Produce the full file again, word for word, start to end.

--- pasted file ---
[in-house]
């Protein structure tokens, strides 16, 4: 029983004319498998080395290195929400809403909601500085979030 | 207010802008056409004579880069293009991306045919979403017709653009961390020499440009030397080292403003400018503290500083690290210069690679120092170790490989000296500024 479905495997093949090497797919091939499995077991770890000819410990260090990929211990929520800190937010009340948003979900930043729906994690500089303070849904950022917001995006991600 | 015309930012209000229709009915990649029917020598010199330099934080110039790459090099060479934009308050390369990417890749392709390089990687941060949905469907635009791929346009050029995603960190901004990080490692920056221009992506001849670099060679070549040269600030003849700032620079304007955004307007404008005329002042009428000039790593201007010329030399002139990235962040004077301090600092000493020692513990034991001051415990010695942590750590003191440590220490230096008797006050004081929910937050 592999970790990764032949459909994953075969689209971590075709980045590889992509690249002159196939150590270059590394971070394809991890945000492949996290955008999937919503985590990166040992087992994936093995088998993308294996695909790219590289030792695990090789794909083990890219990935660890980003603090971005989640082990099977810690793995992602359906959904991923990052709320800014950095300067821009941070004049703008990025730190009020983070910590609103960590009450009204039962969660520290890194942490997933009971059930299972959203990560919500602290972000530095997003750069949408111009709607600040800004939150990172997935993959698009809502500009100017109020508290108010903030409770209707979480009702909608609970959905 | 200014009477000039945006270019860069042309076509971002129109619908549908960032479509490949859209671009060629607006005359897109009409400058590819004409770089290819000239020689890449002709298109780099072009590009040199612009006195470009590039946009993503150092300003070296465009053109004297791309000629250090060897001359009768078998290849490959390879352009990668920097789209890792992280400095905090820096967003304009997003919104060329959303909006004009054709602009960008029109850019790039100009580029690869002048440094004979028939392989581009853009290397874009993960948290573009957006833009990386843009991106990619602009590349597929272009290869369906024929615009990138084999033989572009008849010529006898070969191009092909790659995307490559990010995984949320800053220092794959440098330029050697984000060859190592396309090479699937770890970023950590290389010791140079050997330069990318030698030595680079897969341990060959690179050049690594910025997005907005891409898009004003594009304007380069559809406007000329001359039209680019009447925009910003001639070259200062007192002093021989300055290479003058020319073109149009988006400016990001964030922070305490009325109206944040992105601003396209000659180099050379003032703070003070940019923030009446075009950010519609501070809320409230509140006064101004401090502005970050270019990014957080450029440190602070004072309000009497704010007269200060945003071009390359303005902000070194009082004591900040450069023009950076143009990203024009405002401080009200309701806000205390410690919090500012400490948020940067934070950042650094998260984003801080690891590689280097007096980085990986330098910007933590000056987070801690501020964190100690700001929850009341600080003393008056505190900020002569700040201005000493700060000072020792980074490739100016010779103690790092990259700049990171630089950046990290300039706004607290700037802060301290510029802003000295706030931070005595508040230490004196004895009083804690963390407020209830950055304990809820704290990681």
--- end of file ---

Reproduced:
[in-house]
């Protein structure tokens, strides 16, 4: 029983004319498998080395290195929400809403909601500085979030 | 207010802008056409004579880069293009991306045919979403017709653009961390020499440009030397080292403003400018503290500083690290210069690679120092170790490989000296500024 479905495997093949090497797919091939499995077991770890000819410990260090990929211990929520800190937010009340948003979900930043729906994690500089303070849904950022917001995006991600 | 015309930012209000229709009915990649029917020598010199330099934080110039790459090099060479934009308050390369990417890749392709390089990687941060949905469907635009791929346009050029995603960190901004990080490692920056221009992506001849670099060679070549040269600030003849700032620079304007955004307007404008005329002042009428000039790593201007010329030399002139990235962040004077301090600092000493020692513990034991001051415990010695942590750590003191440590220490230096008797006050004081929910937050 592999970790990764032949459909994953075969689209971590075709980045590889992509690249002159196939150590270059590394971070394809991890945000492949996290955008999937919503985590990166040992087992994936093995088998993308294996695909790219590289030792695990090789794909083990890219990935660890980003603090971005989640082990099977810690793995992602359906959904991923990052709320800014950095300067821009941070004049703008990025730190009020983070910590609103960590009450009204039962969660520290890194942490997933009971059930299972959203990560919500602290972000530095997003750069949408111009709607600040800004939150990172997935993959698009809502500009100017109020508290108010903030409770209707979480009702909608609970959905 | 200014009477000039945006270019860069042309076509971002129109619908549908960032479509490949859209671009060629607006005359897109009409400058590819004409770089290819000239020689890449002709298109780099072009590009040199612009006195470009590039946009993503150092300003070296465009053109004297791309000629250090060897001359009768078998290849490959390879352009990668920097789209890792992280400095905090820096967003304009997003919104060329959303909006004009054709602009960008029109850019790039100009580029690869002048440094004979028939392989581009853009290397874009993960948290573009957006833009990386843009991106990619602009590349597929272009290869369906024929615009990138084999033989572009008849010529006898070969191009092909790659995307490559990010995984949320800053220092794959440098330029050697984000060859190592396309090479699937770890970023950590290389010791140079050997330069990318030698030595680079897969341990060959690179050049690594910025997005907005891409898009004003594009304007380069559809406007000329001359039209680019009447925009910003001639070259200062007192002093021989300055290479003058020319073109149009988006400016990001964030922070305490009325109206944040992105601003396209000659180099050379003032703070003070940019923030009446075009950010519609501070809320409230509140006064101004401090502005970050270019990014957080450029440190602070004072309000009497704010007269200060945003071009390359303005902000070194009082004591900040450069023009950076143009990203024009405002401080009200309701806000205390410690919090500012400490948020940067934070950042650094998260984003801080690891590689280097007096980085990986330098910007933590000056987070801690501020964190100690700001929850009341600080003393008056505190900020002569700040201005000493700060000072020792980074490739100016010779103690790092990259700049990171630089950046990290300039706004607290700037802060301290510029802003000295706030931070005595508040230490004196004895009083804690963390407020209830950055304990809820704290990681």